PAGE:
dynamic linear model applied to sea-level-rise anomalies

I spent much of the data working up a function for level+trend dynamic linear modeling based upon the dlm package by Petris, Petrone, and Campagnoli, while trying some calculations and code for regime shift detection. One of the test cases I used was the sea level rise anomaly series produced by the CU Sea Level Research Group at the University of Chicago. That data looks like:
SLR_original_data_2015-12-11_202752
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and is taken from this location.

The result of a DLM smooth looks like:
SLR_anomaly_2015-12-11_203050
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Initial estimates for the observational (co)variance, the state drift covariance, and the initial state covariance were based upon multiples of the covariance of the series, not corrected for serial correlation. Strictly speaking, that should be done, but as the covariance matrices are estimates, I did not think it necessary. I typically do it using the Politis and Romano stationary bootstrap but did not in this study. The objective wasn’t to get a handle on SLR as much as write and test code. Moreover, various multiples of these were tried in a set of by-hand runs, to see the effects upon the resulting smoothed trajectory.

In particular the observational (co)variance was modelled as twice the variance of the series. For the state drift covariance, I used the variance of the series for the level term, and unity for the trend term, also on a diagonal. For the initial state covariance, I used ten times the variance of the series for the level term, and, again, unity for the trend term.

The times for observations were re-registered by migration to be equispaced across the duration observations were taken. This was done by using an Akima interpolating spline of 3rd degree, averaging for ties, and using Akima’s improved method. (See the aspline function in the R akima package.)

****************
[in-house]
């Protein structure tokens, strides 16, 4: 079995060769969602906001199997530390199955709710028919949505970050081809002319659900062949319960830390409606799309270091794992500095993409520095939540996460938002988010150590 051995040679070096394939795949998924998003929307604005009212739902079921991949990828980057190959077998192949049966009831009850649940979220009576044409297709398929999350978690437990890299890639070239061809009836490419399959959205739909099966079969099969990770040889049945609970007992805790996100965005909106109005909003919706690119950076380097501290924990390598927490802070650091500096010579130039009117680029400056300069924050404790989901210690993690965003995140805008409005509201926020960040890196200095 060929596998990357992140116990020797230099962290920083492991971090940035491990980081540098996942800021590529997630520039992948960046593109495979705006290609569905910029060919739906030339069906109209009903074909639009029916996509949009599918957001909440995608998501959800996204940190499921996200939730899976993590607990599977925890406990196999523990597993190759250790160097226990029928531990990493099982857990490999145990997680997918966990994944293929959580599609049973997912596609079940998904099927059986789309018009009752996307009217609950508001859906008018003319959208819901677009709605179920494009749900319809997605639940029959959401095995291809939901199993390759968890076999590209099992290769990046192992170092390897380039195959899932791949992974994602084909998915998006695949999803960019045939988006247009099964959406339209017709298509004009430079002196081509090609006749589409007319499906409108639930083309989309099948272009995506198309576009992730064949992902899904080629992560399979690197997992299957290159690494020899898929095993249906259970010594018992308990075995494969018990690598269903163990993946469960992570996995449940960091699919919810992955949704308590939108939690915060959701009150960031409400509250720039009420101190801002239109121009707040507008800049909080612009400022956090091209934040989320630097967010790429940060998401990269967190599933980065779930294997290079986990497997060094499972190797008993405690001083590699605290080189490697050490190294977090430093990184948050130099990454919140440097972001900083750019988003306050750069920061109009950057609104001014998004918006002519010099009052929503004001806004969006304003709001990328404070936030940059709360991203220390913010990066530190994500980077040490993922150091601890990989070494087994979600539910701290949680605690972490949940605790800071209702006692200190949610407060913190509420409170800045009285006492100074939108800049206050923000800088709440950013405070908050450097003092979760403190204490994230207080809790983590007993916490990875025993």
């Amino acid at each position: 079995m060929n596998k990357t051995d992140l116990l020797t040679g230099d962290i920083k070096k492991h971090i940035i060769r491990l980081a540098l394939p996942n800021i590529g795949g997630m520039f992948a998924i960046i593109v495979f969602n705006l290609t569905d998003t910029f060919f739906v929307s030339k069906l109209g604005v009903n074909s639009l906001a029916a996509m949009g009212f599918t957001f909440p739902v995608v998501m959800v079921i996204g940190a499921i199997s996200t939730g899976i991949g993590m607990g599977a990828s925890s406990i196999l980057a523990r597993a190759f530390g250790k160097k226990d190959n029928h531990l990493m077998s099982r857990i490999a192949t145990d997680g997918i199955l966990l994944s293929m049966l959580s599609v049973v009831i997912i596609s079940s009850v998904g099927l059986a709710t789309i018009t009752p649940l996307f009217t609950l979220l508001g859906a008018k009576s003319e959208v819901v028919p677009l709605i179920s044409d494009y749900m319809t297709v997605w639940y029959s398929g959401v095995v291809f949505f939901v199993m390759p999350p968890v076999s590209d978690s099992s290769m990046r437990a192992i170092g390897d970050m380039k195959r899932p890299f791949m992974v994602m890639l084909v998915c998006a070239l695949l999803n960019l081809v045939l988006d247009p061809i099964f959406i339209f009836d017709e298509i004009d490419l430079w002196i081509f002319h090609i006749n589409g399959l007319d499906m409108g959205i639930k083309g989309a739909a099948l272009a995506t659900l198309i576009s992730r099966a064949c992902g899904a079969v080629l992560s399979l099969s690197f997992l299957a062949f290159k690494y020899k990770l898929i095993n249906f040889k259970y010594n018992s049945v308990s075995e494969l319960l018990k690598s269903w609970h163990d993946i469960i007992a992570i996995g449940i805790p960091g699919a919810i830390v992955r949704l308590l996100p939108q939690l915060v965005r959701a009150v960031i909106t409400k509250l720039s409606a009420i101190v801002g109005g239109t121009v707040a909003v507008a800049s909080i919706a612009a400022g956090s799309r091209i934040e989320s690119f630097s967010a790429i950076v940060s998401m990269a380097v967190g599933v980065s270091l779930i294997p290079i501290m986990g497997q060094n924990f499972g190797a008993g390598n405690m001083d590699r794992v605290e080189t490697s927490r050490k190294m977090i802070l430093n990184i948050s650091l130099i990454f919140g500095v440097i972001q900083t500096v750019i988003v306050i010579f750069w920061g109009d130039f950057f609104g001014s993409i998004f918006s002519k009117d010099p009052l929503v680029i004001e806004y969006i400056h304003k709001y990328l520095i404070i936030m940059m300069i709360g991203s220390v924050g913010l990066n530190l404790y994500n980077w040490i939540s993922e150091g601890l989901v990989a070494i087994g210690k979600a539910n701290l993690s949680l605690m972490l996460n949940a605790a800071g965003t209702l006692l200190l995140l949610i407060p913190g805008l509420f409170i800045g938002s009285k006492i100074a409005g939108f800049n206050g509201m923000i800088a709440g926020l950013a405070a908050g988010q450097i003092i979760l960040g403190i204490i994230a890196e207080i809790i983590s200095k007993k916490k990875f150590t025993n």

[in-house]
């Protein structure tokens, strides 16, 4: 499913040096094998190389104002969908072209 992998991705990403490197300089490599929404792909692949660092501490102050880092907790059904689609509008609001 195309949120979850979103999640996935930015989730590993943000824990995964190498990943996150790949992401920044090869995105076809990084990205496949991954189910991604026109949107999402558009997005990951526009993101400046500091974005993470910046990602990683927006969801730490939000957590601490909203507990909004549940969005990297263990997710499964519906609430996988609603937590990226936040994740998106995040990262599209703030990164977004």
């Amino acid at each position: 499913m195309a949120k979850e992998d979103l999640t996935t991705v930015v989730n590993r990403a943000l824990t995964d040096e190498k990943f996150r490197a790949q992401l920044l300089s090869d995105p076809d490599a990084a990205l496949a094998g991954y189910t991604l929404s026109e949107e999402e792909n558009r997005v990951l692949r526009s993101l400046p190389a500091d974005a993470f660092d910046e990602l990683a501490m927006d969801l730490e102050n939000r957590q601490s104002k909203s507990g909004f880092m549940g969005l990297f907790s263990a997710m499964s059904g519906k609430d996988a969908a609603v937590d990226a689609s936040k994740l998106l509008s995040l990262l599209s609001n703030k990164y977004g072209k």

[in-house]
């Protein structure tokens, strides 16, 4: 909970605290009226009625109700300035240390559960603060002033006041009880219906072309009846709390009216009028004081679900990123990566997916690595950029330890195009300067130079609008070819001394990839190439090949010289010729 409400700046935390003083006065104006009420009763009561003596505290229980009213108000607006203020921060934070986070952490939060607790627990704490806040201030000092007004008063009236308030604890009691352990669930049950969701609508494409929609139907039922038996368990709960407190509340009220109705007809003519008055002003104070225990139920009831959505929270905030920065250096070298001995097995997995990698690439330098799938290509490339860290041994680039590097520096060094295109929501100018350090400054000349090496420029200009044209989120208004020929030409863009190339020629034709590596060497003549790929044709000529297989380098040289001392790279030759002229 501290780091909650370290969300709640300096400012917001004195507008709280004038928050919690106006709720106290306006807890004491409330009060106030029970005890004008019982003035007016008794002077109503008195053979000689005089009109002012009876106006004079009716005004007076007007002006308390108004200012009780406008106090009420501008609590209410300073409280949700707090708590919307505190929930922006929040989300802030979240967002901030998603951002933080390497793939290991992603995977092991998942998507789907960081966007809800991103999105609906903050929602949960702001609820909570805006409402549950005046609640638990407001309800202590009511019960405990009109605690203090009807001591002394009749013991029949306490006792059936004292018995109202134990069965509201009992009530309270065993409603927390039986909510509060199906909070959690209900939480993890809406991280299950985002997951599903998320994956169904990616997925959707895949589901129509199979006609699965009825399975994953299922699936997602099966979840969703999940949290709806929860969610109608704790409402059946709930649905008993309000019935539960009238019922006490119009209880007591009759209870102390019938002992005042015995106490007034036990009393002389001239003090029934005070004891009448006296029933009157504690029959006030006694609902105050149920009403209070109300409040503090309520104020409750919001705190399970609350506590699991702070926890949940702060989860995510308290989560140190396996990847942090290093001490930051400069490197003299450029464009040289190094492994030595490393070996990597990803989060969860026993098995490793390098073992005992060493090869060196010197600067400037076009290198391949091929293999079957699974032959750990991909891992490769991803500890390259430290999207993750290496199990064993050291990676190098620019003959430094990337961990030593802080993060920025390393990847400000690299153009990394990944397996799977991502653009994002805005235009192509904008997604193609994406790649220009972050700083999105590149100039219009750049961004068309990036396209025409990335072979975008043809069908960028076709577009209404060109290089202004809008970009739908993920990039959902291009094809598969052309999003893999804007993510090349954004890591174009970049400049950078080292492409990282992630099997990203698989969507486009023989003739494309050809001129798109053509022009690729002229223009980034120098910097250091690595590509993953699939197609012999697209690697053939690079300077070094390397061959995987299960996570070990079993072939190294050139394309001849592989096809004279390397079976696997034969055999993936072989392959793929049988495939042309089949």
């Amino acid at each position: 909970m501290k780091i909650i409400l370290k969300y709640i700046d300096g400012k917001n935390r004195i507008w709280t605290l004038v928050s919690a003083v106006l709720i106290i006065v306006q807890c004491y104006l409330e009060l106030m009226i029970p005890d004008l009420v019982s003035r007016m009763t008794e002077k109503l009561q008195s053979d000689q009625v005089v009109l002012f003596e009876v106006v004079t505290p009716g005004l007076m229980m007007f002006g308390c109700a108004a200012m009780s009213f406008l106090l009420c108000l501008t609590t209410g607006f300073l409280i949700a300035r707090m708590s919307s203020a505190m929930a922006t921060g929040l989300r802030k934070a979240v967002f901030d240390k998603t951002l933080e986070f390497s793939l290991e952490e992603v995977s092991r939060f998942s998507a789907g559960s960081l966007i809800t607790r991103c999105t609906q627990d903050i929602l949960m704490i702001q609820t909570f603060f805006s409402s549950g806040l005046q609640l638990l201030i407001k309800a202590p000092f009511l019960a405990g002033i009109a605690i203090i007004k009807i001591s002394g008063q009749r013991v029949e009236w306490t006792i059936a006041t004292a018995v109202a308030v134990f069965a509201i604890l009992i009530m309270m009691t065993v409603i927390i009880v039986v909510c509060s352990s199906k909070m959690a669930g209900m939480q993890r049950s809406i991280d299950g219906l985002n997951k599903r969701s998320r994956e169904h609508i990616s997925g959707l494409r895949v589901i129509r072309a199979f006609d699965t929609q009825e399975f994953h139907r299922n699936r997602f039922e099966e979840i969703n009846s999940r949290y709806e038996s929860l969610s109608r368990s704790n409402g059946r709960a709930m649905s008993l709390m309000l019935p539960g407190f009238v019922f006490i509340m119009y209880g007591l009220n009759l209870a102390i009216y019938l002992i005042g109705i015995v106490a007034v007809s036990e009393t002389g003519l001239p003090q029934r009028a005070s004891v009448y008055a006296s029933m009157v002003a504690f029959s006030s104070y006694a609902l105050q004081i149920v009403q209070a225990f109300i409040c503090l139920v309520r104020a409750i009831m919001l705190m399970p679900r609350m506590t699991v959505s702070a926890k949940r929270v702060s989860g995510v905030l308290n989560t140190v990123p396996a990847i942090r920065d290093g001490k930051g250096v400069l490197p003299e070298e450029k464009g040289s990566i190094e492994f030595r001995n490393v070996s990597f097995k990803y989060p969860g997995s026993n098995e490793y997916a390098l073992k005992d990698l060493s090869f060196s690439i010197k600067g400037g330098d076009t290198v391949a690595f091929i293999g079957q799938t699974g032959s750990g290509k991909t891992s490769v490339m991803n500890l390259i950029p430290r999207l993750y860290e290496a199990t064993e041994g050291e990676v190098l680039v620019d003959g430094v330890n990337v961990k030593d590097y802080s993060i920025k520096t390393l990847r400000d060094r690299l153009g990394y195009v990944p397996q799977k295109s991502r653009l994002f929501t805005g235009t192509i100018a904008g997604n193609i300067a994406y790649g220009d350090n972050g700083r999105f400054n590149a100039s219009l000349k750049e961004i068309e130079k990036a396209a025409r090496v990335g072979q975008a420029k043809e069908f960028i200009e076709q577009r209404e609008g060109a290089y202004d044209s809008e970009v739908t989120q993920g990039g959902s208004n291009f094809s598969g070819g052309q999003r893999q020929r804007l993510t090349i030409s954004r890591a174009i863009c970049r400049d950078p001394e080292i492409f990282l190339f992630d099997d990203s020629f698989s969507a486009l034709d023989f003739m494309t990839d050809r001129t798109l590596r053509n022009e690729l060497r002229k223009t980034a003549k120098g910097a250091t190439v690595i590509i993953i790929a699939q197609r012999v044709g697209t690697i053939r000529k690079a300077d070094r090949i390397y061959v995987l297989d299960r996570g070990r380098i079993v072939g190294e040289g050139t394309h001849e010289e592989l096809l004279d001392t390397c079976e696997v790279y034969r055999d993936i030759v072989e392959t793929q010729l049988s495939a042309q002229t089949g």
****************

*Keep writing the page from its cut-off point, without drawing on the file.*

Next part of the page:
The envelope about the series shows the one standard deviation confidence. Migrated data are shown as squares. Original data are shown as triangles.

I also wrote a stochastic search algorithm to look for better settings around the values chosen. It is not proper to limit this optimizer to maximizing classical log-likelihood, since that made states too sensitive to individual observations, so a regularizer was added to the utility function, one which penalizes excessive magnitudes of second derivatives. Unfortunately, this introduced yet another parameter, a smoothing coefficient, so I concluded that this algorithm was going down a frequentist rathole.

The other direction I might have done was applying information criteria to winnow alternative models. For instance, does a level step suffice? What does the trend term bring to the model? Good things to consider for future work!

About hypergeometric

See http://www.linkedin.com/in/deepdevelopment/ and http://667-per-cm.net
This entry was posted in Bayesian, citizen science, climate change, climate data, climate disruption, dynamic linear models, floods, forecasting, Frequentist, global warming, icesheets, information theoretic statistics, Kalman filter, meteorology, open data, sea level rise, state-space models, statistics, time series. Bookmark the permalink.

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